State tests effectiveness of new, blue fire retardant
August 30, 2005
For years, firefighting planes have dropped bright red retardant on blazes all over Northern California.
Not to make a fashion statement, but to see how other blaze arresters work, the Grass Valley Interagency Air Attack Base is dropping a blue fire suppressant this season. According to Capt. Russ Rogers, the blue gel is non-toxic and is more of a water-based extinguishing agent that doesn’t linger on the landscape like retardant can.
It’s all part of a statewide test with California Department of Forestry and Fire Protection bombers to see what they do and don’t like about products on the market. Rogers said the base could get a batch with another color and characteristics later this summer.
“We’ll run them neck-and-neck in similar fire situations for a true evaluation,” Rogers said, adding that one base plane will use the standard red retardant and the other using whatever is new.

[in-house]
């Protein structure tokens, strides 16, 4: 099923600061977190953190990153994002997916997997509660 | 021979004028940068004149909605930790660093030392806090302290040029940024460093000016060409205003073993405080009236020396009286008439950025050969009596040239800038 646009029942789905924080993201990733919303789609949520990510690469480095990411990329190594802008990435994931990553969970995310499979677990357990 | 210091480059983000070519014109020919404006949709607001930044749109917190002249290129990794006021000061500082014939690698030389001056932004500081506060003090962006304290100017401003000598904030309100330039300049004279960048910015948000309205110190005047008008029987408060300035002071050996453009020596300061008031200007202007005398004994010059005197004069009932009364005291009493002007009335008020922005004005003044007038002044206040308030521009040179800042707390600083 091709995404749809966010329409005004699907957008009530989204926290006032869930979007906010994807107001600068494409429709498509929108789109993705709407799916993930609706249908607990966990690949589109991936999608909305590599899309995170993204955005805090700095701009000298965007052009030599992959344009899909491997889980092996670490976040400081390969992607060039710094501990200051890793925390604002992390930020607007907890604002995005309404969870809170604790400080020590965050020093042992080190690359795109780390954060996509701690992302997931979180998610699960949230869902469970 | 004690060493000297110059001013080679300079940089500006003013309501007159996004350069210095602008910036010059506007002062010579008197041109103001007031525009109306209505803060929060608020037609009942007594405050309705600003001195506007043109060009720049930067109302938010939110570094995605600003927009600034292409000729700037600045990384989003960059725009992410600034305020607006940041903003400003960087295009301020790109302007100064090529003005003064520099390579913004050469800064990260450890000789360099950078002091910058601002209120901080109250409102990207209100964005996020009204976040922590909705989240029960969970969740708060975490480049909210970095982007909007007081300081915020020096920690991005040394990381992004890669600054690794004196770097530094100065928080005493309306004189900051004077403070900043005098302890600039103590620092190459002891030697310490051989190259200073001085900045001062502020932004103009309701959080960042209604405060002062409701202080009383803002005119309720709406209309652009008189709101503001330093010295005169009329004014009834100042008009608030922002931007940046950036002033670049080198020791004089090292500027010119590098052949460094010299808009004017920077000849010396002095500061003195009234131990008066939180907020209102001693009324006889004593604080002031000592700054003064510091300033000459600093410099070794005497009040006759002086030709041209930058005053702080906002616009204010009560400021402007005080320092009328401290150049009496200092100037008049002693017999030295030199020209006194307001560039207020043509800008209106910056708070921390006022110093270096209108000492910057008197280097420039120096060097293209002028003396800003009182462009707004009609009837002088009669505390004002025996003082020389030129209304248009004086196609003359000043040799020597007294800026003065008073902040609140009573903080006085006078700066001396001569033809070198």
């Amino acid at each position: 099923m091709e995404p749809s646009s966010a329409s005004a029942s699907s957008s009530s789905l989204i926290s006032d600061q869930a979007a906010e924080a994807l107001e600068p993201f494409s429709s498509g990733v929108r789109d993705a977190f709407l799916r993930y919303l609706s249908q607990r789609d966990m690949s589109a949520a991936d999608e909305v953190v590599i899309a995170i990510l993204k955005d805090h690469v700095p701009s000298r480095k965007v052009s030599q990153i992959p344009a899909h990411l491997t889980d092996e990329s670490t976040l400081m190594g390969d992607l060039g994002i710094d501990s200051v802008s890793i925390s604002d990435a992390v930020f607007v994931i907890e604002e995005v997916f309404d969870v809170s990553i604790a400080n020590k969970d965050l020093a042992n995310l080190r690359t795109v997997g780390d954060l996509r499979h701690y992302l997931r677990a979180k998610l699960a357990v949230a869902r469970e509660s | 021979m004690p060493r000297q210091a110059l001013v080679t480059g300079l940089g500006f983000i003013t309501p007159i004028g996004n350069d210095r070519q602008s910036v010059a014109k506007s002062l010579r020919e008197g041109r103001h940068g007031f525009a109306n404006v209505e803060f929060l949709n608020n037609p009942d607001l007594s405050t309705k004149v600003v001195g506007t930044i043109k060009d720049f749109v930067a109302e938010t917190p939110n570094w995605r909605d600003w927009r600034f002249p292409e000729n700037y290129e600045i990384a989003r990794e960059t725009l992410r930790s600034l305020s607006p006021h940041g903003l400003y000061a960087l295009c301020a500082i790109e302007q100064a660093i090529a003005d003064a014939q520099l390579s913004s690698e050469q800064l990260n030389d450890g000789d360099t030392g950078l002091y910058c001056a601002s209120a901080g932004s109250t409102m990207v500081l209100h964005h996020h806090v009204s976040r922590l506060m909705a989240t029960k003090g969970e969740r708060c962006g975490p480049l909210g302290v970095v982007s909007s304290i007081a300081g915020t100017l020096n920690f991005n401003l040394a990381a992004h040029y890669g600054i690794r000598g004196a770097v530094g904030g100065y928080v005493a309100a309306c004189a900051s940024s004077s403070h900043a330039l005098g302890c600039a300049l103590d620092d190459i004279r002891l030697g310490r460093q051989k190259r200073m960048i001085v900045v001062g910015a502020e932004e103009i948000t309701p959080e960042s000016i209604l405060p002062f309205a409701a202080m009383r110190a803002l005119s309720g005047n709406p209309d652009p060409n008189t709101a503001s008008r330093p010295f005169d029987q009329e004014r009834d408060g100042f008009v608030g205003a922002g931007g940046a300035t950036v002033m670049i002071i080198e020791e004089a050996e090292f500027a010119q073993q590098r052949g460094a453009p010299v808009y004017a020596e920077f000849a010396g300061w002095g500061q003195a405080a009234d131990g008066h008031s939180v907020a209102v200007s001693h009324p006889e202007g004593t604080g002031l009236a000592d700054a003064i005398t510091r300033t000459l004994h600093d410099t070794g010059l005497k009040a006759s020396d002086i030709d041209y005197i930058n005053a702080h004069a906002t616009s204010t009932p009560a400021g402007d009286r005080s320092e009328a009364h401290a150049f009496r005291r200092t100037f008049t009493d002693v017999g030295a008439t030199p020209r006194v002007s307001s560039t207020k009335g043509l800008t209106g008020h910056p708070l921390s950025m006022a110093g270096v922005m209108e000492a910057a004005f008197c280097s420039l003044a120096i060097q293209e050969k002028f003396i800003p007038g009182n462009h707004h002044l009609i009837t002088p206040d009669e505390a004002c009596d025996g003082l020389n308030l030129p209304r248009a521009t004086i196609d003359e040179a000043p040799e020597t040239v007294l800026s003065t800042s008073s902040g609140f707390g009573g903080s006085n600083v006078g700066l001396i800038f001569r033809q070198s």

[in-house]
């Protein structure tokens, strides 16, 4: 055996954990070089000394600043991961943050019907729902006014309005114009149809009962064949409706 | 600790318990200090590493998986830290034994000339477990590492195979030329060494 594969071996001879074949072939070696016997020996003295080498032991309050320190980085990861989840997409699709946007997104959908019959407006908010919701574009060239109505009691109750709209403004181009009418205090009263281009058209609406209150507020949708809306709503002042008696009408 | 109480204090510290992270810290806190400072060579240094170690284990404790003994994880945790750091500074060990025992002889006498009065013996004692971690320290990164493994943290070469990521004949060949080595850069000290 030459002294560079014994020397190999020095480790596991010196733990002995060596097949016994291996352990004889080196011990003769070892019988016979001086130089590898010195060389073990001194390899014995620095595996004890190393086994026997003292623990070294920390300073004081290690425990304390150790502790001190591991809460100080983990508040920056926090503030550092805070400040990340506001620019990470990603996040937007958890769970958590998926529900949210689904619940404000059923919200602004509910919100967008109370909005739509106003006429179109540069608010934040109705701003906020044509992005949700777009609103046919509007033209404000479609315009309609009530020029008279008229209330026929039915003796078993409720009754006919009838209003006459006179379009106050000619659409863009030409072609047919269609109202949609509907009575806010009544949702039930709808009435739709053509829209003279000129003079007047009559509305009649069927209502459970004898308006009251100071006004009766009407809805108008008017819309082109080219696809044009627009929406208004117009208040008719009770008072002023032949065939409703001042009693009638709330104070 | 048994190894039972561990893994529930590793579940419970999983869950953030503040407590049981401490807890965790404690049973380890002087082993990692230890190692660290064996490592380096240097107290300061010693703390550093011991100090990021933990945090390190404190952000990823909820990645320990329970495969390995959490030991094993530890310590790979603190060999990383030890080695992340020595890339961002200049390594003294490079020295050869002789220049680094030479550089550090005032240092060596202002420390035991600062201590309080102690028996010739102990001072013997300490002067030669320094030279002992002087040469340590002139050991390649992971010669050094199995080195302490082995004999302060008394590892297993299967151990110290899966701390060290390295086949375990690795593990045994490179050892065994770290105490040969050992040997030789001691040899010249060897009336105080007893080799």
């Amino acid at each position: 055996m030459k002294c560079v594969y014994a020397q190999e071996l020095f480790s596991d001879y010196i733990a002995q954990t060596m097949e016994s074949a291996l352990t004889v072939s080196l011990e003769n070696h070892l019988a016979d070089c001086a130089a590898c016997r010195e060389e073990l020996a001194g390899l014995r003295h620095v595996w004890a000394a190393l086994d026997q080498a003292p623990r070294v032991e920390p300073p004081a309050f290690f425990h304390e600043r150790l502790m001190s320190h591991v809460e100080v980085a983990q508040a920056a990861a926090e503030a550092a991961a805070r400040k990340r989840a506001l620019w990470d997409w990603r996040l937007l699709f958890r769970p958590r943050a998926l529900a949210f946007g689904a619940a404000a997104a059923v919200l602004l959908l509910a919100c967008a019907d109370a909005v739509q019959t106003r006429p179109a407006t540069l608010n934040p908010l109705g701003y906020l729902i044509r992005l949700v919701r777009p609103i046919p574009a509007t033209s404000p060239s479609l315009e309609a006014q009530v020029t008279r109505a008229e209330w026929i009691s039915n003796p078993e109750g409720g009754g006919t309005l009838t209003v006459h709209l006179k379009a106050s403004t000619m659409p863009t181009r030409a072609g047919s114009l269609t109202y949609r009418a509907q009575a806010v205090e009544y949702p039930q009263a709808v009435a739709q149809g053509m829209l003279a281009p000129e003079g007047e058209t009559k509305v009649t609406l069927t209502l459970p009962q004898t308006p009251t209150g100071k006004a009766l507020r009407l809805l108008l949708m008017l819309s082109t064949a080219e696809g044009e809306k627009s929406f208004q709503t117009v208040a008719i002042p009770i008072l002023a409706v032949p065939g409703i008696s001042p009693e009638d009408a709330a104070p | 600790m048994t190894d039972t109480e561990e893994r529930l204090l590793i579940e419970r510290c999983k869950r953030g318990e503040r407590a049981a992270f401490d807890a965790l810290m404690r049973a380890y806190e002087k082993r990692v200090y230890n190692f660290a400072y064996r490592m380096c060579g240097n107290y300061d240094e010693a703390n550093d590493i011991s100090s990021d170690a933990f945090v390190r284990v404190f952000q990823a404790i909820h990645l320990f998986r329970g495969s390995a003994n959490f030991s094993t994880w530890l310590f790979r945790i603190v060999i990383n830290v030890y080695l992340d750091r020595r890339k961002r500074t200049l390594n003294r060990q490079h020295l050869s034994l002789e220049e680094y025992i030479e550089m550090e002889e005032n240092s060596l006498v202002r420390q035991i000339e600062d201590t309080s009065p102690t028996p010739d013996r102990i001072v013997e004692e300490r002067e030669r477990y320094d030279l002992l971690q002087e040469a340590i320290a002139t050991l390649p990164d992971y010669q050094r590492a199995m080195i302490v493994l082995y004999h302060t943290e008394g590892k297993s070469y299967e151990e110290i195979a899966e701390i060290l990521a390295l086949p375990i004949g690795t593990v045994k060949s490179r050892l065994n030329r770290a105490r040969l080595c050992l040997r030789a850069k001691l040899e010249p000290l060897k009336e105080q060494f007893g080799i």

The blue retardant is lighter than the red, freeing up 5,500 pounds, or almost three tons, on the drop planes. That gives room for more fuel and better coverage time and distances.
“It’s lighter and we can put more fuel in our tankers so we can go farther,” said CDF spokeswoman Tina Rose.
Recommended Stories For You
The new substance can be dropped directly on a fire, rather than being dropped in front of a fire’s path, said Rose.
“The gel, we’re dropping it right on the fire to put it out,” Rose said.
The blue retardant already came in handy close to home. Base pilot Joe Satrapa was returning from a fire out of the area last week when he dropped some blue goo on a fire in the Loomis Basin.
The drop extinguished part of the fire and suppressed it enough to let hand crews mop it up quickly, Rogers said.
“It gives aerial guys a chance to see drops and where the fire line needs to be cut (by ground crews),” Rogers said.
So far, too few missions have been completed to truly determine the effectiveness of the blue suppressant.
“A couple drops doesn’t make a test,” Rose said.
But Rose said that the pilots are happier with lighter loads that make flying near fires a little safer.
“If the planes are lighter, it is safer,” she said.
The new fire product will not be used on forest service land or other federally held land. It will be dropped on state-controlled property if a fire breaks out, said Rose.